4. Is Google’s Copper CRM (formerly ProsperWorks) making a dent in the market?
  5. What about the unified CRM’s like Pega, BPM Online and SugarCRM?
  6. HubSpot, Zoho and Mailchimp have garnered significant growth over the last five years. Are they going to take us to the next level? I think they can push everyone to innovate.
  7. I’ve heard good things about Intelligent CRM by Avtex – which so far hasn’t partnered with Salesforce’s AppExchange.
  8. There are many others that aren’t even on my radar (yet)…

dandelion

I’m disappointed that Data.com didn’t survive… I wish they’d continued with a shared platform and just made it better. The fact that it was free made it pretty cool too. I’m not investing in any of the above at the moment, but I’m curious to see how this plays out and what innovations are to come.

I’m not the expert on this topic. I’m just another user of the products that is trying to understand how it is shifting. Per usual, I’d love to hear your thoughts.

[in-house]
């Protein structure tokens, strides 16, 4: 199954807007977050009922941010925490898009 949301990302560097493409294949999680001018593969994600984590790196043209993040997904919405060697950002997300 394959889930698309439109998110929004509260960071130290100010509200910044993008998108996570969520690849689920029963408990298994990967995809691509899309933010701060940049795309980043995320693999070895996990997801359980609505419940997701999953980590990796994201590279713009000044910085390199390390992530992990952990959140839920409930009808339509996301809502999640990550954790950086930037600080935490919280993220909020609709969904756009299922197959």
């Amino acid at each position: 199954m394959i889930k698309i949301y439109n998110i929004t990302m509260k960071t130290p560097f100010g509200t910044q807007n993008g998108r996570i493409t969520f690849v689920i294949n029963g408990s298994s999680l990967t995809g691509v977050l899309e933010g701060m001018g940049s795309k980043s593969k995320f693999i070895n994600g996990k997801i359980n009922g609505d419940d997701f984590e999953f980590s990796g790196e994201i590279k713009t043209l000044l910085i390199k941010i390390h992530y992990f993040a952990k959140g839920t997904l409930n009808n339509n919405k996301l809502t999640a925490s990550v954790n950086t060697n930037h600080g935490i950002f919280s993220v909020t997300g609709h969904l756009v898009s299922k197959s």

It’s time to grow faster~ Drew

drew@blueoctopusllc.com

blueoctopusllc.com

https://www.linkedin.com/pulse/adios-datacom-hello-20-crms-drew-schmitz/

 

 

The Friendly World of LinkedIn

19 Mar

gif smile

In February, I wrote a blog that I thought had a shot at being featured on a channel of LinkedIn Pulse (link to article here: The 50* Largest Groups on LinkedIn). It’s not really an “article”, but a list filling a void that I couldn’t find updated anywhere on the world wide web. After publishing and getting some organic steam, I decided to drive as much traffic to my post as possible. I did some considerable research on the topic of getting featured on LinkedIn Pulse and certainly got a lot smarter along the way as I interacted with a lot of friendly connections…

receive

The primary way that my post received a lot of attention was by reaching out to my network one by one and asking for their support with the article. I certainly didn’t have time to invite all 14,000 of my connections, but I asked about 400 people and I was pleasantly surprised by the amount of support from my network.